Sarah

  10. I play rugby. My South African friends have told me that South Africa is certainly a different place, but it's not the love, peace and rainbow harmony that this article or the movie suggests. The blacks are now letting the whites have it by way of revenge. Racism right back again, only in reverse.

    But that's not the politically correct story, is it?

    It is, however, human nature.

  11. I play rugby. My South African friends have told me that South Africa is certainly a different place, but it’s not the love, peace and rainbow harmony that this article or the movie suggests. The blacks are now letting the whites have it by way of revenge. Racism right back again, only in reverse.

    But that’s not the politically correct story, is it?

    It is, however, human nature.

  12. Hi Brigham-

    I'm glad you read the posting and commented, but I do beg to differ that neither the blog nor the movie paint South Africa as "love, peace and rainbow harmony." Under discussion is a moment in time 15 years ago when South Africa was on the cusp and had two directions it could turn: towards violence, chaos, disunity and civil war or towards tolerance and peace no matter how grudging or tenuous.

    Yes, South Africa is a violent place where 1 in 4 men admit to having committed a sexual assualt and the levels of violence against persons of every racial identity are too unacceptably high. However, South Africa never became a Sri Lanka, or an Angola, or a former Yugoslavia. It has become the diplomatic and economic powerhouse of the region and part of the G20.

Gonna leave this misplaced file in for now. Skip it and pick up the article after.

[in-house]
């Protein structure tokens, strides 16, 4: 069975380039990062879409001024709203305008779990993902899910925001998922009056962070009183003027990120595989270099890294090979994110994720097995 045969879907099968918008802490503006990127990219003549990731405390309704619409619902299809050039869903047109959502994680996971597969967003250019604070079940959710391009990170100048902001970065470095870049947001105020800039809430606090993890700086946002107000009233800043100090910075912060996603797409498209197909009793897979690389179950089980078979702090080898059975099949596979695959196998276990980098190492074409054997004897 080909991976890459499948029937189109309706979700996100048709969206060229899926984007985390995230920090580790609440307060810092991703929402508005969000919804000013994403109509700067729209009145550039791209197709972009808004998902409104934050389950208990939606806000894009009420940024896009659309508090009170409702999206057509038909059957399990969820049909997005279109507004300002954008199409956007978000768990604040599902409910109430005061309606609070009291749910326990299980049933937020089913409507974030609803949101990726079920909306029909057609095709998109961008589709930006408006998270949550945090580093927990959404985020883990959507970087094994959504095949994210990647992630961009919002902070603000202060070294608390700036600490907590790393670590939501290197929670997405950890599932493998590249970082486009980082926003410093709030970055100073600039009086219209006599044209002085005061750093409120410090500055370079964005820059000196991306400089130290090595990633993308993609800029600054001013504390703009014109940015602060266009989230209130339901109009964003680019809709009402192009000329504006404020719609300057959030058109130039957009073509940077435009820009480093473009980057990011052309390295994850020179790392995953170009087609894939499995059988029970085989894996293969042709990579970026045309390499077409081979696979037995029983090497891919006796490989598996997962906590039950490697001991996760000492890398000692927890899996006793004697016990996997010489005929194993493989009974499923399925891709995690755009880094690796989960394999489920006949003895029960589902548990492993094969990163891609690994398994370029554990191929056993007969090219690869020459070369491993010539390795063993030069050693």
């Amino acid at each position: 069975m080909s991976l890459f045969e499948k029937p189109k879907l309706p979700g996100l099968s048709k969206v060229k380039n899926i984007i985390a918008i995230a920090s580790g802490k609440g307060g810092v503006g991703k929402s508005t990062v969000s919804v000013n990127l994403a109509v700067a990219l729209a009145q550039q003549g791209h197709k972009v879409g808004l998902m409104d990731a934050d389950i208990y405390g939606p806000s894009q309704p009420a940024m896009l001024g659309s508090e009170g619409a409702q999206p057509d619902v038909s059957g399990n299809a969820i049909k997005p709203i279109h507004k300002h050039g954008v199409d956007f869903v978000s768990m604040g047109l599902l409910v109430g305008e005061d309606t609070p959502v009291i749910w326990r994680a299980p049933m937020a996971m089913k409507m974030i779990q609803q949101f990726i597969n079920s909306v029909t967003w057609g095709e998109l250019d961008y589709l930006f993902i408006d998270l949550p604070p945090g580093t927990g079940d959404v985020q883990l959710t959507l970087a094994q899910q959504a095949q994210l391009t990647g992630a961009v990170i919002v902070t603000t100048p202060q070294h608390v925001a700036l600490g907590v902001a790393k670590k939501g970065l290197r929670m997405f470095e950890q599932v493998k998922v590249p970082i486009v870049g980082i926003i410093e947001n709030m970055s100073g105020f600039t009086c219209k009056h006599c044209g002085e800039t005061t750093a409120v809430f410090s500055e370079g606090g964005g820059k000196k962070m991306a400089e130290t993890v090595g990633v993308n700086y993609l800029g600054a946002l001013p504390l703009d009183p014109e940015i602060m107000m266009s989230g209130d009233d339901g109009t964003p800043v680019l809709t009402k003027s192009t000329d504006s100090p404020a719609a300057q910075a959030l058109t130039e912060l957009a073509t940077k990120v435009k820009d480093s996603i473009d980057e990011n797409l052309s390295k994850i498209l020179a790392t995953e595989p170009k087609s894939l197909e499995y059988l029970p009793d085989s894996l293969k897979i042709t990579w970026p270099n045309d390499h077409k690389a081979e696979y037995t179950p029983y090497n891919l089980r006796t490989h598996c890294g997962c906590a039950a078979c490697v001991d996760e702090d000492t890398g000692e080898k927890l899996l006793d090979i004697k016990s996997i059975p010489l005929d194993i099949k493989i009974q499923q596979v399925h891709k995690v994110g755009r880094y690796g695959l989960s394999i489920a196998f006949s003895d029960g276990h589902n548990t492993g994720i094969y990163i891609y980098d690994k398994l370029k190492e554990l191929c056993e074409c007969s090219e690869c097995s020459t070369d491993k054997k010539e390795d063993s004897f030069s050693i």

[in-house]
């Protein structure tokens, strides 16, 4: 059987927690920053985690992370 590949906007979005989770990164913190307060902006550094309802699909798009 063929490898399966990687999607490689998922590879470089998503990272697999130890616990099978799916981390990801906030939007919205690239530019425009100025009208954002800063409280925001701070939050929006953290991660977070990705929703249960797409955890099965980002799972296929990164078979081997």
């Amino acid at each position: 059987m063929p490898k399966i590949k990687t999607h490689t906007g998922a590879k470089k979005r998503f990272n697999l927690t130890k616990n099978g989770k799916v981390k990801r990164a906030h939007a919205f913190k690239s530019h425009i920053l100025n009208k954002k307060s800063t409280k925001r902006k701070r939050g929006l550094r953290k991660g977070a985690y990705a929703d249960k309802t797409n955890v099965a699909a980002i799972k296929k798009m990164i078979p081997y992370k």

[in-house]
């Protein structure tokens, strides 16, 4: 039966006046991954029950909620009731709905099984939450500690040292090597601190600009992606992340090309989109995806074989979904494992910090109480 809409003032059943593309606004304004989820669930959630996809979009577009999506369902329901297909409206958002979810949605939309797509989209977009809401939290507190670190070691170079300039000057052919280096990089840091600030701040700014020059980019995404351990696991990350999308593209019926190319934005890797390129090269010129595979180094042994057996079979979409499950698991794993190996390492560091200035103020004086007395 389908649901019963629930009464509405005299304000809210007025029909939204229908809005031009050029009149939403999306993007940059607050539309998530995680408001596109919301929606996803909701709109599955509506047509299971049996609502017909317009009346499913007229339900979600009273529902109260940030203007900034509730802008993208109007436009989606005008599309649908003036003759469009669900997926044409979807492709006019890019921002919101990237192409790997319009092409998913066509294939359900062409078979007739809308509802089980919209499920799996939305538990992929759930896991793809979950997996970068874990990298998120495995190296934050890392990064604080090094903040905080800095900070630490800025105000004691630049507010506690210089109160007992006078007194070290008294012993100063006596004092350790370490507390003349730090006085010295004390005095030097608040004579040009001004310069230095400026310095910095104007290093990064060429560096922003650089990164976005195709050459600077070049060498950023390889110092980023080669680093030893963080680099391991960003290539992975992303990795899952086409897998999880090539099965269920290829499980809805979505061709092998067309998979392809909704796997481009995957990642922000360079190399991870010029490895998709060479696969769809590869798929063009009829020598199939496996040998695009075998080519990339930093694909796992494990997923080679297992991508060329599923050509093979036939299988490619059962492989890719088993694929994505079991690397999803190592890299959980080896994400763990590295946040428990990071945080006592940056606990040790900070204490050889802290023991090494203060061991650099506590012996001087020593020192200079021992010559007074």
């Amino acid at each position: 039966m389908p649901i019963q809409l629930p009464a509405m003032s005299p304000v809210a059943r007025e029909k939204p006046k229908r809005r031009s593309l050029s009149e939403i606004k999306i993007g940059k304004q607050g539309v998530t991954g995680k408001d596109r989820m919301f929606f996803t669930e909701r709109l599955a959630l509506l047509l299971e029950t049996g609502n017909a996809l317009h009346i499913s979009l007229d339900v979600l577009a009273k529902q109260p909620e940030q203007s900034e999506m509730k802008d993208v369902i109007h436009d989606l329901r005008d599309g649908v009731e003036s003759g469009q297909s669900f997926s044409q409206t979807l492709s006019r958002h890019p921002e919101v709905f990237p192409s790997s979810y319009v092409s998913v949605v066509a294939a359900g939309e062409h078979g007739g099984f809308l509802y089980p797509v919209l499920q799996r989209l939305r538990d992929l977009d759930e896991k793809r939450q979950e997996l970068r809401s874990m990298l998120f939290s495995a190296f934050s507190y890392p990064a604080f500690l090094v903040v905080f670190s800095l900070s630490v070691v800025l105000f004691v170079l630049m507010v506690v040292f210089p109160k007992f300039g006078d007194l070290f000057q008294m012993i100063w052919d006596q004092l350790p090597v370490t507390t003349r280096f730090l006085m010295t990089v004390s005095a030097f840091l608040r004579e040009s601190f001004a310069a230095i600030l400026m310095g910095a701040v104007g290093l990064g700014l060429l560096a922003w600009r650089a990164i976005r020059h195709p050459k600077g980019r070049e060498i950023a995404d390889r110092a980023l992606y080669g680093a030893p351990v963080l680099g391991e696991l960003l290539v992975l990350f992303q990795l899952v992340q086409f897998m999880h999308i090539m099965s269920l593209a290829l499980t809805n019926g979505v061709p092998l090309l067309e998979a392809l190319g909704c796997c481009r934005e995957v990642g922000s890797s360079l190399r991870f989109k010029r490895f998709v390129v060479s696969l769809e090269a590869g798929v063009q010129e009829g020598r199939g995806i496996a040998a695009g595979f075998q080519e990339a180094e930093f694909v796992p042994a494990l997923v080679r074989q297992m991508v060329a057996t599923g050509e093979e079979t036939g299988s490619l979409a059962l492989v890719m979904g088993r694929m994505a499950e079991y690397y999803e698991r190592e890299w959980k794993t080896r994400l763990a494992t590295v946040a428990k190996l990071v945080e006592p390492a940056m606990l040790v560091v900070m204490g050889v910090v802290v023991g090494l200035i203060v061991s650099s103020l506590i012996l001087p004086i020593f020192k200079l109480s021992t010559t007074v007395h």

Neither I nor Amnesty International sugar coats things. We have called South Africa to account for many issues occuring there. But I will give credit where credit is due. And credit is due to Mandela for seizing the moment, to South Africans for their courage to forgive and unite and to this movie for telling the story well and not getting all goopy in the process.

    As Nelson Mandela has said-"No one is born hating another person because of the colour of his skin, or his background, or his religion. People must learn to hate, and if they can learn to hate, they can be taught to love, for love comes more naturally to the human heart than its opposite."

    Sarah

  13. Dear Sarah,

    Mandela's not addressing the real historical issues.Not talking of them, not giving ideas, not doing much historically, far's i'm aware. He should've been. The other leaders are no better.

    They're not with the people now.

    art

  14. Dismissive of the power transfer, Sarah ?